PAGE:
Would you like to go to your local pharmacy and buy prescription medicines without seeing the doctor first? Or would you like to collect your prescription medicines at the local supermarket?
These are some of the options canvassed now the Commonwealth government is negotiating the seventh Community Pharmacy Agreement with pharmacists.
Arguments are playing out as a type of “turf war” between the professions as each side discusses which is the safest, most cost-effective way to deliver health care over the next five years.
But the professions haven’t always existed as we know them today. And current “turf wars” are not new. In fact, history shows us the changing nature of the professions since medieval times.
Modern pharmacy traces its origins to the medieval apothecary. But so does modern medical practice. That’s because the job of apothecary doesn’t line up neatly with modern ideas of “doctor” and “pharmacist”.
In the 17th and 18th centuries, apothecaries could do pretty much anything: diagnose, create medicines from raw materials, and administer drastic remedies like bleeding and purging.
By colonial times, medicine in Australia was largely unregulated and based on enthusiastic self-help. Home medicine chests were popular. They contained often-deadly raw materials such as antimony and opium for preparing home remedies for everything from constipation to breast cancer.
In remote areas, trained doctors could clash with other healers who prescribed, dosed, bound wounds, delivered children, pulled teeth and set fractures.
Medicine was a matter of “buyer beware”. You took your chances with your own medical theories, recipes and dosages. People also expected to buy whatever medical ingredients they needed from the nearest available shop – whether it was a pharmacy, a feed store or a grocer.
It took determined action from groups of British-trained doctors to impose legal order, placing their own profession at the top of the healing tree.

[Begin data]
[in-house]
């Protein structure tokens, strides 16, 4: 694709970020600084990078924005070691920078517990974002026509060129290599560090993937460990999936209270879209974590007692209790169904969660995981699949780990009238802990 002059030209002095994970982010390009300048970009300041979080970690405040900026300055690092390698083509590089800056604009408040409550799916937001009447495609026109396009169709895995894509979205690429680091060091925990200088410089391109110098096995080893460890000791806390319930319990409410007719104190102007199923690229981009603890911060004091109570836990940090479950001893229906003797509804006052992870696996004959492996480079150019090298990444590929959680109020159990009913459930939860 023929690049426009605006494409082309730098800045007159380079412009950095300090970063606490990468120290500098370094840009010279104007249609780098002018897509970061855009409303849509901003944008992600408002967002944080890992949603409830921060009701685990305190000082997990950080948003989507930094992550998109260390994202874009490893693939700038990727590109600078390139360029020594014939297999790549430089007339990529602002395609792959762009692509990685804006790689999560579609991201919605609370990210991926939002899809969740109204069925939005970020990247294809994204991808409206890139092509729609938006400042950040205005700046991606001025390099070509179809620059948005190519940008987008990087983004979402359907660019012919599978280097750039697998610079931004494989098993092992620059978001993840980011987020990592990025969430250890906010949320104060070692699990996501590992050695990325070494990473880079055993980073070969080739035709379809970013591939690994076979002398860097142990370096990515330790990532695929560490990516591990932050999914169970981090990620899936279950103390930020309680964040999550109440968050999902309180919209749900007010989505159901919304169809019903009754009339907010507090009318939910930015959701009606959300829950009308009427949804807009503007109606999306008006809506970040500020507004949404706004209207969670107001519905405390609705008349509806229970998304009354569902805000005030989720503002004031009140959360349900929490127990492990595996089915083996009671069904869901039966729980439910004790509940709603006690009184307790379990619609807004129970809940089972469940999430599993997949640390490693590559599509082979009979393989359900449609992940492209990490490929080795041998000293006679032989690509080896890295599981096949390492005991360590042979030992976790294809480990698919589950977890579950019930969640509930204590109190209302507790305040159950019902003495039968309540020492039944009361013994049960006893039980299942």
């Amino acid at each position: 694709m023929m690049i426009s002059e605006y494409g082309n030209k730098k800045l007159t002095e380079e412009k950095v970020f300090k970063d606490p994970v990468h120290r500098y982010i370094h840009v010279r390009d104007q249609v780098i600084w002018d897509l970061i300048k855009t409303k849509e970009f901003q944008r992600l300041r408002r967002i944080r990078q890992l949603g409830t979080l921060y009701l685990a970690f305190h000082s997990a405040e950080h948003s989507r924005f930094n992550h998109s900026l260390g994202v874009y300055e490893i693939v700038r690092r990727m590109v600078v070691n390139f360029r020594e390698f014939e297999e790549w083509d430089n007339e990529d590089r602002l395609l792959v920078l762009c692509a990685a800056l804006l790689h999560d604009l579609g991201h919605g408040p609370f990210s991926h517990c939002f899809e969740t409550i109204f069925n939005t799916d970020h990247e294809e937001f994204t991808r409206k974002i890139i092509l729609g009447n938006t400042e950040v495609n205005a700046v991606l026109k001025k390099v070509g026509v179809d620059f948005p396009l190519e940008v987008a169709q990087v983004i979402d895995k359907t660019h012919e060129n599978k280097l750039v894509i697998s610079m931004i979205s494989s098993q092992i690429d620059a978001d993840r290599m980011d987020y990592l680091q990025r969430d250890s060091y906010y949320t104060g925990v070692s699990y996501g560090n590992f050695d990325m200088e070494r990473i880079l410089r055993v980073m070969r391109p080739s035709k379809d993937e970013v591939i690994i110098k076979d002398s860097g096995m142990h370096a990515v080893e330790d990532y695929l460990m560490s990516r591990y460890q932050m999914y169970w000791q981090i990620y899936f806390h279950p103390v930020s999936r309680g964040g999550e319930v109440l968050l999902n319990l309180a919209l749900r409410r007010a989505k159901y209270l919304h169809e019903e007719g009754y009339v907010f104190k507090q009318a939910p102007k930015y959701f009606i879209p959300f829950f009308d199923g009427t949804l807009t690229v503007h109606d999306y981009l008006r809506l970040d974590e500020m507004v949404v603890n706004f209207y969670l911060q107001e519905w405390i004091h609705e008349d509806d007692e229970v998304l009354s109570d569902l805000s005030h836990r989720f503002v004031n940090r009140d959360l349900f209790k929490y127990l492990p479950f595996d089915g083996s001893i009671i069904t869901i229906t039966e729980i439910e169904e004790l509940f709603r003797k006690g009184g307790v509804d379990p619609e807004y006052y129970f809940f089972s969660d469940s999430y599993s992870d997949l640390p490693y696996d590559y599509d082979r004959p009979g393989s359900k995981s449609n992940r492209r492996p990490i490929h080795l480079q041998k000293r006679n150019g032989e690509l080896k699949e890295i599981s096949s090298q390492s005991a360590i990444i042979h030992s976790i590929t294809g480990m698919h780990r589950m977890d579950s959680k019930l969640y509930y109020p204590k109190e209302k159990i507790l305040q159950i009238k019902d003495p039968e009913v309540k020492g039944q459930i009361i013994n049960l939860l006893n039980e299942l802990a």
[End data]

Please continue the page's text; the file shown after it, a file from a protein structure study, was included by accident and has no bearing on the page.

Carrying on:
Legislators knew laws didn’t always protect people from careless medical or pharmacy practice. In Colac in Victoria in 1880, a pharmacist’s apprentice accidentally put ammonia rather than morphine in a medicine and killed a child.
When colonial doctors were asked to assess pharmacy qualifications, sometimes they knew so little they had to register everyone who presented themselves as qualified.
Over the course of the 20th century, Australia’s medical and pharmacy laws gradually limited pharmacists to preparing and dispensing medicines.
At the same time, poisons legislation reduced the range of drugs available over the counter. These included “patent medicines”, ready-made mixtures, some of which worked, some of which contained very little medicine.
The boundaries change again
Since then, the boundaries of what each profession is allowed to do has changed once more.
Now, pharmacists can dispense medication without a prescription for people receiving stable treatment. This only includes medicines like the contraceptive pill and drugs for high levels of blood fats (like statins). Pharmacists can also give flu vaccines.
And some pharmacists want to do more. A March 2019 review found Western Australian pharmacists want to be able to prescribe medications for chronic illnesses like asthma and diabetes.
There are also some new players in the game. The giant retailer Chemist Warehouse wants to dispense prescription drugs free to pensioners in Australia, as it does in New Zealand. Convenience stores like 7-Eleven now want to sell prescription medicines. And pharmacies may one day operate out of supermarkets.
When pharmacists won the right to administer flu shots, they were accused of taking money away from GP practices. Now, GPs are asking for the right to own pharmacies attached to their practices.
Deregulation arguments come full circle
The world of unregulated medicine has gradually became more tightly managed, but now we are hearing calls for deregulation.
Doctors and pharmacists have always talked about protecting the public from risks. But there are other factors involved, like having a monopoly on an expensive product.
If GPs and pharmacists provide similar services, it’s easy to ask why one group has to train far longer than the other, and be paid more than the other.
How this current turf war will end up is anyone’s guess.